How you choose to tell your story can be as individual and unique as you are. Here are 10 resources that might help you to write or record stories that keep people reading or listening.
One of my favourite sources of inspiration these days is Ted.com where there are short (average around 15-16 minutes) but powerful presentations on any topic. There are also playlists to help you get started or choose talks around a particular theme. Here is a good place to start for storytelling: TED Talks Playlist – 6 talks on How to Tell A Story
There is sure to be some inspiration in these entertaining and informative presentations
General writing tips
Want to write fiction? Here is step-by-step process that you could also apply in your own stories.
Writing tips that are helpful whether you want to write biography or fiction.
Quick tips for telling your story – public speaking or otherwise.
Reasons you should tell ALL your stories.
Resources and tips for preserving your life story.
Oral history and digital storytelling
A not for profit organization dedicated to preserving oral histories for Americans of all backgrounds.
Helen Bartlett offers plenty of links to sites with digital storytelling resources.
Center for Oral History and Digital StoryTelling
For an extensive collection of literary resources, you might want to visit the Great Writers Inspire blog.
These are just a few of the wide and seemingly endless variety of inspirational sites and books. Please share your favorites in the comments.
Capturing stories before they disappear
I have been working on designing a variety of memory quilts. One that I want to do is a tribute to my Mom and Dad. Whenever I work on that, I am grateful for the time that I spent with them talking about family pictures and stories but I always wish that I had recorded more of their stories more formally. And definitely with some vocal recordings.
Do your parents have a box of old photographs with no identifying features? Does your favorite aunt keep trying to give you memorabilia from her days as a roving reporter? Does your grandfather regale you with stories and offer you tokens of his adventures?
You might value the collections and want to restore them for display and sharing. Or it might be that you want to learn the stories behind accumulated stuff that has come into your possession. Or maybe you don’t even want all the treasures but you want to be sure that their tales are not lost. Whatever the reason, now is the time to record some of those details.
Sit down with your Mom and Dad and have them tell you about the people, places and events in those old images.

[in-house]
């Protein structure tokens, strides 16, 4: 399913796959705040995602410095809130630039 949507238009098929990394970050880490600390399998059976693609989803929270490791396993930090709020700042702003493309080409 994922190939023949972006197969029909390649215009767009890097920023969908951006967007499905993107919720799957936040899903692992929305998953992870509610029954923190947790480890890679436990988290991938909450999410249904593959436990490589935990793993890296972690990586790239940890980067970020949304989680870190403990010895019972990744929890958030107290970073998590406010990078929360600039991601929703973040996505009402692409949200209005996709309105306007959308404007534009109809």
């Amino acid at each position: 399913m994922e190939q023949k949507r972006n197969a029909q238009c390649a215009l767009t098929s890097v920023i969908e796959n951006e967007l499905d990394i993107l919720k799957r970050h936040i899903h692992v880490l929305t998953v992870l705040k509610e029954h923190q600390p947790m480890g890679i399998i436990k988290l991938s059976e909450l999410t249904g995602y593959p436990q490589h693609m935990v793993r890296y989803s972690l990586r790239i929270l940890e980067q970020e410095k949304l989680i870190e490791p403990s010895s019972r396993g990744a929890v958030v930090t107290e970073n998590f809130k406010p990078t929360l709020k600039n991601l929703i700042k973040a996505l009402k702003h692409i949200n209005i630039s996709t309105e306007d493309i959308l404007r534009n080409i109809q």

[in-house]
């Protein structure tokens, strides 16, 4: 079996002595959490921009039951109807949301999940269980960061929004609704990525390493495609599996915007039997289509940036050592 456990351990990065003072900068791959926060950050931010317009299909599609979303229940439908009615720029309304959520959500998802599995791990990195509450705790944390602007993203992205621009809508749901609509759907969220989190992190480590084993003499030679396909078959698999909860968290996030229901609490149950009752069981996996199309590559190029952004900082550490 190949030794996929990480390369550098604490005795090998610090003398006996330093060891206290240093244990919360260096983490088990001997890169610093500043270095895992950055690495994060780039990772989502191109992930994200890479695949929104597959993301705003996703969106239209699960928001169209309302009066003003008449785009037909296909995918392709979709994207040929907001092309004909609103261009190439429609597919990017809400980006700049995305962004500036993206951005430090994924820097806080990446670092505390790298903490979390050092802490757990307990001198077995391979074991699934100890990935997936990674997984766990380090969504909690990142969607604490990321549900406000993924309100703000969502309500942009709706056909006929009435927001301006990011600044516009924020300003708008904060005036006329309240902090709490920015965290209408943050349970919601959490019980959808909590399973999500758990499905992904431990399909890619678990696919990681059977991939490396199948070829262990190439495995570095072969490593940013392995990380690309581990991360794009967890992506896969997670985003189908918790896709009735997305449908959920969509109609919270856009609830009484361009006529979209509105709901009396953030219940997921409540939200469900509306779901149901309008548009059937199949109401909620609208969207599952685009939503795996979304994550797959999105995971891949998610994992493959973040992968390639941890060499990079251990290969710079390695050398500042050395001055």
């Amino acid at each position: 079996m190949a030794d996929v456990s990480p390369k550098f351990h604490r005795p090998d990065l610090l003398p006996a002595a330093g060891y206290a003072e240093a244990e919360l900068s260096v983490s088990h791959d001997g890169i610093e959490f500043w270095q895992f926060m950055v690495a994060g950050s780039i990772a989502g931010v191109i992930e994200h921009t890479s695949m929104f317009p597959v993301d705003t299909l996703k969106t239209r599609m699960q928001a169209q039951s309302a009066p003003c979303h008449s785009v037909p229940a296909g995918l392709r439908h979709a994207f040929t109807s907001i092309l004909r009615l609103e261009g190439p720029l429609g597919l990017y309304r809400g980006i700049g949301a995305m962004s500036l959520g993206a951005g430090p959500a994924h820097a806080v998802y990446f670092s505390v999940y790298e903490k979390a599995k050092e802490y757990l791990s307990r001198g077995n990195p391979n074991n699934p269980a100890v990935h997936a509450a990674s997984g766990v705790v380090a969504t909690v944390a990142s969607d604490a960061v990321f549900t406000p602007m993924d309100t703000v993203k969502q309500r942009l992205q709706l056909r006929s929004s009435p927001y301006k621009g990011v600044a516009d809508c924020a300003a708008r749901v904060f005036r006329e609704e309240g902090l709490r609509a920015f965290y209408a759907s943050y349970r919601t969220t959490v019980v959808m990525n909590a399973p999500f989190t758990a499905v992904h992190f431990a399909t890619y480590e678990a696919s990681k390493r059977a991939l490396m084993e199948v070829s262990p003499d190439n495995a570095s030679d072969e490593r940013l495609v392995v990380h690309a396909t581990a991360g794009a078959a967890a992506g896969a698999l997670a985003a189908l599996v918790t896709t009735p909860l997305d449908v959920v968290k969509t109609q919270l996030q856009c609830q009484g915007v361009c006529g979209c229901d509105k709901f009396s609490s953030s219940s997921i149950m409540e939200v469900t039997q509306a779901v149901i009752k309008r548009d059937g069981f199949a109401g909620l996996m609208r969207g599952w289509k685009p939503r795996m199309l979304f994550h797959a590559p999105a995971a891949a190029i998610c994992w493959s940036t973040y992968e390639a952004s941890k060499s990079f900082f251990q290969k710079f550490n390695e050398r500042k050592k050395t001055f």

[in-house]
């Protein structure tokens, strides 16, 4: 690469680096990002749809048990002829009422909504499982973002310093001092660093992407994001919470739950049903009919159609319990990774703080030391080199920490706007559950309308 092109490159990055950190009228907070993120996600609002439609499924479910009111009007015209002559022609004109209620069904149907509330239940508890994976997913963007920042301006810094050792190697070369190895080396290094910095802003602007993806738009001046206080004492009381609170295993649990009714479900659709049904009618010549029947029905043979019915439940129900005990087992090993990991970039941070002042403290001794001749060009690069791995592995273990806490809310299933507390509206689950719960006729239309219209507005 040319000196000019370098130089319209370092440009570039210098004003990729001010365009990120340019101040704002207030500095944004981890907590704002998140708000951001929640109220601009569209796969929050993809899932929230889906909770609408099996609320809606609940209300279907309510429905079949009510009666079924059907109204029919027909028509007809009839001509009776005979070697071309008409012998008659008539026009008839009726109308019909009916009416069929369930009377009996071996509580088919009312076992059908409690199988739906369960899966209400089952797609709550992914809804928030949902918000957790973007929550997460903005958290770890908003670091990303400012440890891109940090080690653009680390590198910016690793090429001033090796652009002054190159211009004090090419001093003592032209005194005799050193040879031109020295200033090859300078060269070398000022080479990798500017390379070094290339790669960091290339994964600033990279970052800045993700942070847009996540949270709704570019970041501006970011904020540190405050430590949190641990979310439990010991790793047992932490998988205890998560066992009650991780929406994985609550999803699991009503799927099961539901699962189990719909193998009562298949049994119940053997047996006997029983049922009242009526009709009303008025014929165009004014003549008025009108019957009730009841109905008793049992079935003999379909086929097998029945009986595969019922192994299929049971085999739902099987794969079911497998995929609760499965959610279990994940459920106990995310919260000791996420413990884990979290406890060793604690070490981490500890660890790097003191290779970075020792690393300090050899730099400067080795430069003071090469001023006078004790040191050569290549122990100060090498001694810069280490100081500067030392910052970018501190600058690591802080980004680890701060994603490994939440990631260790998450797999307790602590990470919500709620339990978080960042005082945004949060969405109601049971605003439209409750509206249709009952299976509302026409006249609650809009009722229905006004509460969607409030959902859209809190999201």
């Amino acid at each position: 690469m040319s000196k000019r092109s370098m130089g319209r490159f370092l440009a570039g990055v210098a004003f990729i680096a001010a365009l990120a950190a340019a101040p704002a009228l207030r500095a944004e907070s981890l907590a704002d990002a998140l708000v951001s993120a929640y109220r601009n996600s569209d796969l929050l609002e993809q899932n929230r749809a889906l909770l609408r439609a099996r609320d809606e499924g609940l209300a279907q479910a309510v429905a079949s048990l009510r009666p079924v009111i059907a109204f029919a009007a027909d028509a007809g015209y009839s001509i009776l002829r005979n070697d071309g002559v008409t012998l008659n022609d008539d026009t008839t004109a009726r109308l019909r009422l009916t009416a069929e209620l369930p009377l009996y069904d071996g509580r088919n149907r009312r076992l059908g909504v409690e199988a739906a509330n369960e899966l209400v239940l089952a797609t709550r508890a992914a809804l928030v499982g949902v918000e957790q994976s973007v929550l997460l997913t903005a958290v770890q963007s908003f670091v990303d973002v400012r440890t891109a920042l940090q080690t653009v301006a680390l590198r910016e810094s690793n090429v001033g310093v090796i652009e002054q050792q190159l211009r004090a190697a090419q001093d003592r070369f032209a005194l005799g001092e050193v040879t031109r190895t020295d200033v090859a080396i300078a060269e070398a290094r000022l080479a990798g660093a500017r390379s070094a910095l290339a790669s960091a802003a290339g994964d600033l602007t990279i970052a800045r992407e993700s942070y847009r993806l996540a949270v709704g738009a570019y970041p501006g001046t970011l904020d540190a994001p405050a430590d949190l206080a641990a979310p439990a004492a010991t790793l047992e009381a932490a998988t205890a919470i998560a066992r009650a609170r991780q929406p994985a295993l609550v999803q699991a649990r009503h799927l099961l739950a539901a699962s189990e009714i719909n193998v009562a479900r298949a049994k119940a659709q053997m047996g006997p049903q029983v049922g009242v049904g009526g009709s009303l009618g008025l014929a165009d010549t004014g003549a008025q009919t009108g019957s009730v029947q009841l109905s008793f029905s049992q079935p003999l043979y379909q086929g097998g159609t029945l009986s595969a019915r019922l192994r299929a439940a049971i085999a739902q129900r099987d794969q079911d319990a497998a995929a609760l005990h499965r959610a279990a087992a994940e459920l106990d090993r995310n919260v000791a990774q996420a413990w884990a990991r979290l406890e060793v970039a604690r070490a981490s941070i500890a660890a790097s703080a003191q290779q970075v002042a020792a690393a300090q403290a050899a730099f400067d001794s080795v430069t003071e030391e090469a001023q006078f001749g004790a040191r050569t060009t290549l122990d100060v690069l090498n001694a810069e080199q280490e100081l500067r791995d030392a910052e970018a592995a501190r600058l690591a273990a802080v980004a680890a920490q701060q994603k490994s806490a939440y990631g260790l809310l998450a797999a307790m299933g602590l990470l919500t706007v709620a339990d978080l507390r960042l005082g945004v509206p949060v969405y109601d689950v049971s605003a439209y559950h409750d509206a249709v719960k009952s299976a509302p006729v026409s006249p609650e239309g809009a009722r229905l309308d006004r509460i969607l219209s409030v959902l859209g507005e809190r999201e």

Interview your aunt about her days on the beat and have her tell you about the people she met and the meaning of all that memorabilia.
Listen to your grandfather retell his stories and hear them with new attention – ask questions, make note and seek details.
Taking the time to do this will ensure that history is not lost. Start now. Make a date to connect. Don’t wait and later regret not asking the questions.
It is not really that long ago that the source of much of our family histories were from the oral tradition and reminiscences of people who lived it. Maintain that tradition and speak to older family members to learn about your family history.
8 Tips for conducting an oral interview
- Ask permission to take notes or record the discussion.
- Have a list of questions to start the conversation but don’t be too tied to a specific list or order. Be able to change course according to the whims of the speaker. Ask follow-up questions and be flexible.
- Start with brief, biographical questions for context and to help your subject relax.
- Use open ended questions that invite a detailed response rather than a yes / no answer.
- Give the person time to think and answer. Be prepared to wait and learn to be comfortable with silence.
- Be an active listener and check understanding of words, phrases and references.
- Rather than one long marathon session, plan on multiple smaller ones.
- Make notes shortly after the conversation while it is fresh in your mind.
Most people welcome the opportunity to share their stories. For you, it can be gift, a chance to spend some time connecting with family and friends. I remember a few sessions when I encouraged my parents to label pictures and they brought out one of the boxes then went back and forth with stories while I noted details on the backs of the photos they described. Those were fun evenings with lots of laughter. I feel lucky to have shared that time with them and only wish we had done it more often. Now they have gone and there is still so much I wished that I had asked.
Time to connect and gather the stories is never wasted. So, you might want to decline the generous offer of a stuffed swordfish but don’t miss the chance to hear its meaning. Invite Gramps to pose with his trophy fish and tell you again about the day he caught it – and how it fought the good fight. You’ll be glad that you did!
As Maria Robinson once said, “Nobody can go back and start a new beginning, but anyone can start today and make a new ending.” Nothing could be closer to the truth. But before you can begin this process of transformation you have to stop doing the things that have been holding you back….
That is how Marc Chernoff starts his powerful article on 30 Things to Stop Doing To Yourself. Marc and his partner, Angel Chernoff, started their popular personal development Life Hack blog in 2006 and now have more than 130,000 subscribers.
Everyone has days when they want to shake things up and make a new ending. Sometimes it is hard to find the strength or the direction. If you are looking for a great resource, pop over and visit Marc and Angel’s extensive library of articles for inspiration and motivation. You are sure to find something to help you rewrite your own story.